Litigation Minute: litigation within the funding administration business
WHAT YOU NEED TO KNOW IN A MINUTE OR LESS
Given the complexity of the transactions and arrangements involved, investment management companies face significant and unique obligations and risks, including the need to maintain and retain certain categories of documents in the normal course of business. This obligation is further increased if a legal dispute is threatened or pending.
Companies in every industry are required to retain documents for possible use in litigation once a litigation is reasonably expected. To do this, the legal counsel should circulate a process record in the form of a letter or notice, sometimes referred to as a legal retention period, instructing recipients to keep electronic and / or printed documents that are used as evidence for can serve the anticipated litigation.
Even without legal disputes, investment advisors and other investment companies are obliged to keep certain documents for certain periods of time. Section 204 of the Investment Advisers Act of 1940 (the Advisers Act) and Rule 204-2 thereof require that registered investment advisers keep certain books, records, notices and other communications and make them available to the auditors of the Securities and Exchange Commission (SEC) for inspection. Section 17 (a) (1) of the Securities and Exchange Act of 1934 requires registered broker-dealers to keep and submit mandatory records so that regulators can conduct effective reviews. A lawsuit is likely to expand the scope of a consultant’s responsibilities for keeping documentation and may require the retention of certain materials beyond his or her legal and regulatory obligations.
Once litigation begins, is threatened, or is otherwise reasonably expected, a party must take steps to ensure that potentially relevant documents are retained by imposing a legal retention requirement. A party should pause or change routine document deletion procedures to protect themselves from the destruction of potentially relevant documents, as even routine or negligent destruction of documents can have adverse consequences in the event of a litigation.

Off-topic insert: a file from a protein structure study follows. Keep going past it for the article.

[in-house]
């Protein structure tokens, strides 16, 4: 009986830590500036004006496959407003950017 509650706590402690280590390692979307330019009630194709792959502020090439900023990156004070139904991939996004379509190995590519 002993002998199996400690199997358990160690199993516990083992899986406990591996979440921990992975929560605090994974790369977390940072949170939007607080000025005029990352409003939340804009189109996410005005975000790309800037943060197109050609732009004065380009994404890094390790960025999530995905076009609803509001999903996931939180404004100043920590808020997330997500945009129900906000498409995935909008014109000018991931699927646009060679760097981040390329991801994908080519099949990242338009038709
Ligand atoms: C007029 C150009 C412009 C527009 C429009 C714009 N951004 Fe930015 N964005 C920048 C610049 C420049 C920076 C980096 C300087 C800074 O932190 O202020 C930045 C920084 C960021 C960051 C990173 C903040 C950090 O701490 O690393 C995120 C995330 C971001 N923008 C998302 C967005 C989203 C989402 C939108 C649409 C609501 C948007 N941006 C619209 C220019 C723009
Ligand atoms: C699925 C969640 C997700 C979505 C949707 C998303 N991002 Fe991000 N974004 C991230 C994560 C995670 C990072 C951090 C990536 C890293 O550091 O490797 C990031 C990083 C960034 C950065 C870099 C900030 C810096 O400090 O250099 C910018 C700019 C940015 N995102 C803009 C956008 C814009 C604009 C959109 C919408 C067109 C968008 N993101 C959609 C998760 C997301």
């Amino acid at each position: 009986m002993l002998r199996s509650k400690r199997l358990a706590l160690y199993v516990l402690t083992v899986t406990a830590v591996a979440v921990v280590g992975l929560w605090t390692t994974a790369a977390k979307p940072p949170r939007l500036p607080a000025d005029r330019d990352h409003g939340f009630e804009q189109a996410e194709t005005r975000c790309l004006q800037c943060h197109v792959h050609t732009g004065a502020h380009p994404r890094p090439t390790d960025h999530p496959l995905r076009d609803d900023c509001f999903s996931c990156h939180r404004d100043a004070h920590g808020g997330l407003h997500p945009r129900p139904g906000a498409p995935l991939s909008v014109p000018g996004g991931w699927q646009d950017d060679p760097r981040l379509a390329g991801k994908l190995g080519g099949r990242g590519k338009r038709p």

A litigation hold notice should be directed to any prospective custodian who may have potentially relevant documents. Hold notifications can be sent to all employees within a company or restricted to a specific group. If a threatened or pending litigation involves a specific investment transaction, the litigation should be directed to all employees who have been involved in or discussed the transaction.
The Litigation Hold notice instructs recipients that all potential evidence relating to the matter must be retained and that regular scheduled deletion or destruction must be paused to prevent the loss of potentially relevant documents.
The notification should indicate categories and locations of documents to be retained and advise recipients that the notification should include paper documents and any electronically stored information (ESI). For investment advisors who have been keeping records for a period of time, litigation retention may require those records to be retained beyond the date required by law and may require retention of other documents and communications not provided for by legal and regulatory frameworks .
Enforcement and Risks
Ensuring compliance with retention records is critical, as deliberately deleting or even negligently allowing the destruction of evidence can result in exclusion sanctions, adverse conclusions, legal fees and, in extreme cases, a default judgment.
The legal counsel should seek and pursue confirmation of the notice from all custodians and issue the hold notice periodically as a reminder to the custodians and to ensure that all new employees are aware of the applicable protocols.